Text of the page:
Kindness is to mark the Christian at all times. But there are at least three specific needs that call for three specific kinds of encouragement.

First, we are to show kindness to spiritual babies. “But we were gentle among you, just as a nursing mother cherishes her own children” (1 Thess. 2:7, NKJV).

Second, we are to show kindness and encouragement to the weak. “We then who are strong ought to bear with the scruples of the weak, and not to please ourselves” (Rom. 15:1, NKJV).

Third, we are to serve as a nurse to the spiritually sick (2 Tim. 2:24, 25).

A businessman was once heard to say, “I can’t wait to get home at night, I get so tired of being kind all day!” What a sad attitude to have toward human life.

Kindness, especially in our homes, is crucial. And one of the most important ways we can manifest kindness, especially in our homes, is in the way we talk to each other. The atmosphere of the home largely is determined by the words we speak. So many problems, so many hurts, so many tensions and outright fights could be avoided were we careful not only with what we say but how we say it. Oftentimes one could say something and not hurt or offend, or one could say the exact words to the same person and greatly hurt and offend. The key is how we speak. Human speech is more than just the meanings of words themselves; tone, facial expression, body language, stress are all part and parcel of conveying our thoughts, emotions, and ideas to others.

Read Proverbs 15:1–5 and Proverbs 25:11–15. What important principles about what you say and how you say it are revealed in these texts? As you read them, ask yourself about your use of words when talking to others. In what ways could you be kinder in your verbal communication with others?  

WEDNESDAY February 3

Kindness Returned (Luke 6:38)

“ ‘Give, and it will be given to you: good measure, pressed down, shaken together, and running over will be put into your bosom. For with the same measure that you use, it will be measured back to you’ ” (Luke 6:38, NKJV). What is Jesus saying here? What principle of life is He talking about?  

So often, how we treat others comes back on ourselves. That is, when we are kind, it’s so much likelier that others will be kind to us. It works the other way, too: be mean to others, and others will be mean to you, as well.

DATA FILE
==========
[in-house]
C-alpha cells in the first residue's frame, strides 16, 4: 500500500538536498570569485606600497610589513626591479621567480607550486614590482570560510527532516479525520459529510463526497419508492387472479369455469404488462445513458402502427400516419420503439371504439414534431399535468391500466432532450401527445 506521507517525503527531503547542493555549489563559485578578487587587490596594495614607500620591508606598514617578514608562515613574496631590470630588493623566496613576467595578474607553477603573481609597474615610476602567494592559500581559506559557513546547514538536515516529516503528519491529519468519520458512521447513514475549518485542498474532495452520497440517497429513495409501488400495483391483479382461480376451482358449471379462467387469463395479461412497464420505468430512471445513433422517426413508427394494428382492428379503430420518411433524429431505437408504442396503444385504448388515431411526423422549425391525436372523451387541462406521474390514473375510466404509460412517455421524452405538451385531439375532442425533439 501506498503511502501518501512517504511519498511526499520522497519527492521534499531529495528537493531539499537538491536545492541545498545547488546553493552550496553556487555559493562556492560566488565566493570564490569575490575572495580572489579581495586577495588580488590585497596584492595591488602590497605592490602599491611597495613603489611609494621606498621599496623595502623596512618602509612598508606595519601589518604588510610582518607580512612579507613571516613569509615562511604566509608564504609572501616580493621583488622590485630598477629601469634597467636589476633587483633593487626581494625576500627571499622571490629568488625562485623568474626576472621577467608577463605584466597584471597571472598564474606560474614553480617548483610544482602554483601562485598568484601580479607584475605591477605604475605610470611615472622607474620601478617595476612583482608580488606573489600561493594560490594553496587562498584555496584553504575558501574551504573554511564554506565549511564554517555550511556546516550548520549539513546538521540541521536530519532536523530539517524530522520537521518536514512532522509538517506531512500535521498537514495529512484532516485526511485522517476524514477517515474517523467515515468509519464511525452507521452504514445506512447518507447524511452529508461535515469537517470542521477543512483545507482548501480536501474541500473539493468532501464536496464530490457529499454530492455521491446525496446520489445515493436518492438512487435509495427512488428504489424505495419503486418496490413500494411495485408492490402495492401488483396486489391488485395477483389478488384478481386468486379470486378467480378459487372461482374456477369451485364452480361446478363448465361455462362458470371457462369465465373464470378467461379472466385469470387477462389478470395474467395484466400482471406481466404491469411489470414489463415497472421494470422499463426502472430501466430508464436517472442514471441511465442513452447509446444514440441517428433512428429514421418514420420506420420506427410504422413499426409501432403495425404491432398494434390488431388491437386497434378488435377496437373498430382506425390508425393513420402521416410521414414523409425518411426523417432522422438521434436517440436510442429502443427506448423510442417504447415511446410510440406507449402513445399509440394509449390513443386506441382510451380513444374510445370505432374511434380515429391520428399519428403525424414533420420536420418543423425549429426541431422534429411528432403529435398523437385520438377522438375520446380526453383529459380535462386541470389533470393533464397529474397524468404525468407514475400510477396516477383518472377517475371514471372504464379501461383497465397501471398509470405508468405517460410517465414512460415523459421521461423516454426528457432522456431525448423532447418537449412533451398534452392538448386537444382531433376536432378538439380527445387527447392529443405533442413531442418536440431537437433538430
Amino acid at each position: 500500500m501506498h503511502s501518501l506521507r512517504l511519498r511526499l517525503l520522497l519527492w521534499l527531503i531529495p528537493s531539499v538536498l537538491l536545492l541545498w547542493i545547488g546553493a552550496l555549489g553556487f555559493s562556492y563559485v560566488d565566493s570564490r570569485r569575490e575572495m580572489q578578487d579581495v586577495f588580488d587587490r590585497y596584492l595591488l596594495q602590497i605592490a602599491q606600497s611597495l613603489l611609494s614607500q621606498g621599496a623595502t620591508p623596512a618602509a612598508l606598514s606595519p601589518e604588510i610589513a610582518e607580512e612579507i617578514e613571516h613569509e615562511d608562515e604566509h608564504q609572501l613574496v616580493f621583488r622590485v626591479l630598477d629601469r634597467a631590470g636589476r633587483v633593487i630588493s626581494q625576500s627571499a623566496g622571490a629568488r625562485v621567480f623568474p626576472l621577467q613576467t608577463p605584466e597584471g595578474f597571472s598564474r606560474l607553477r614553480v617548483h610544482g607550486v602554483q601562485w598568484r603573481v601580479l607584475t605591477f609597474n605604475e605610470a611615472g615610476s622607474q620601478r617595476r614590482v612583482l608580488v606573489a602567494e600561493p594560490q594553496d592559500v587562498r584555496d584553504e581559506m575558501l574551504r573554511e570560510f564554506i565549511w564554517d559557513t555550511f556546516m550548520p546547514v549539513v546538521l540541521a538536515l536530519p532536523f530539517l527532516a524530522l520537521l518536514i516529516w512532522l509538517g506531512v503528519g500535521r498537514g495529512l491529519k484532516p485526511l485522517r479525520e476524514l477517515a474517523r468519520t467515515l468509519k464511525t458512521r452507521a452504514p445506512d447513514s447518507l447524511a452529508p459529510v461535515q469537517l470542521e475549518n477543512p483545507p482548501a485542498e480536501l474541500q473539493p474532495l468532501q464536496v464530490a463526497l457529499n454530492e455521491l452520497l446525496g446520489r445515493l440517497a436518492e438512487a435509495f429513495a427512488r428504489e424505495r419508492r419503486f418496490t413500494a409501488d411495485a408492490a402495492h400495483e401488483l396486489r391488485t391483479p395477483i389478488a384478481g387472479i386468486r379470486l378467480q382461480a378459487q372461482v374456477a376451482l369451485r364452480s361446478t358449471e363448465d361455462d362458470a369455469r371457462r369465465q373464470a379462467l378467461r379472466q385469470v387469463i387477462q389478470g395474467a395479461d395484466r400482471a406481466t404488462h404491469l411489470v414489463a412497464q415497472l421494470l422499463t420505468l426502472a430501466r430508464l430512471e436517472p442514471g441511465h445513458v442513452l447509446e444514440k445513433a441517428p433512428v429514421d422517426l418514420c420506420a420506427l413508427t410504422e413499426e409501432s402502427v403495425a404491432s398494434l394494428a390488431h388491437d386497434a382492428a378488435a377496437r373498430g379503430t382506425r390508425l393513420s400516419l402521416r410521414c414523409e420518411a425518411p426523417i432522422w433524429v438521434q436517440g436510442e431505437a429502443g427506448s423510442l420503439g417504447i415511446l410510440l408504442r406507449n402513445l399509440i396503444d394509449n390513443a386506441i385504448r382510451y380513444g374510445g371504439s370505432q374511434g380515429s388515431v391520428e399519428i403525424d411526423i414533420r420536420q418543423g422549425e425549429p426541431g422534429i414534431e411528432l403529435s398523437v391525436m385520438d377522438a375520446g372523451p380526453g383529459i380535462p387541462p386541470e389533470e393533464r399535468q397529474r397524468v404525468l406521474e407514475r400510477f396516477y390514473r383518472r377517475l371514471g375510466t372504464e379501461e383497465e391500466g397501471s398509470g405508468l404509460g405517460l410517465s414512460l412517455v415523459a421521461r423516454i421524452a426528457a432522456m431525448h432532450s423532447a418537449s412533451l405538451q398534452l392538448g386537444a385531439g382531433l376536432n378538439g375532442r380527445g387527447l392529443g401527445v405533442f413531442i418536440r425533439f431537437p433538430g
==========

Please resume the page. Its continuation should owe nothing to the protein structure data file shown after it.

Of course, it doesn’t always happen that way. (Look at Jesus and how He was treated!) But whether it does or doesn’t, in one sense it doesn’t really matter. As Christians, we always should be kind, even if that kindness is not given back to us. In fact, as we have read, being kind to those who are unkind to us is a hallmark of being a true follower of Jesus. In general, however, how we treat others will impact how we ourselves are treated. “‘Therefore, whatever you want men to do to you, do also to them, for this is the Law and the Prophets’” (Matt. 7:12, NKJV).

Read Luke 6:35. How does this fit in with what we’ve been talking about all week? 

It’s always easy to be kind to someone who could be of benefit to you down the road. Anyone will do that. What’s harder, however, is to be kind, especially when it costs you something, to those who can never do anything for you in return. That’s the real test.

Examine yourself. Is your kindness motivated by selfless and self-sacrificial love, or is it motivated even slightly by a desire to look out for number one? If it’s the latter, how can you change?  

THURSDAY February 4

Put on Kindness (Col. 3:12–14)

Read Colossians 3:12–14 and then rewrite it in your own words. In what ways do these verses reveal the essence of what it means to be a follower of Christ (notice the use of the term perfect or perfection? Also, think about how powerful our witness to the world would be were we to put these words into practice.  

Alexander Maclaren, noted London clergyman of the late nineteenth century, wrote: “Gentleness is the strongest force in the world. You take all the steam hammers that were ever forged and battle at an iceberg, and except for the comparatively little heat that is developed by the blows and melts some small portion, it will still be ice, though pulverized instead of whole. But let it move gently down to the southward, there the sunbeams smite the coldness of death, and it is dissipated in the warm ocean. Kindness is conquering.”

As Adventists, we have very powerful scriptural evidence to back up our positions. (If we don’t, then what are we doing here?) And that’s, of course, important. But we need more than just correct teaching, don’t we?

“If we would humble ourselves before God, and be kind and courteous and tenderhearted and pitiful, there would be one hundred conversions to the truth where now there is only one.”—Ellen G. White, Testimonies for the Church, vol. 9, p. 189.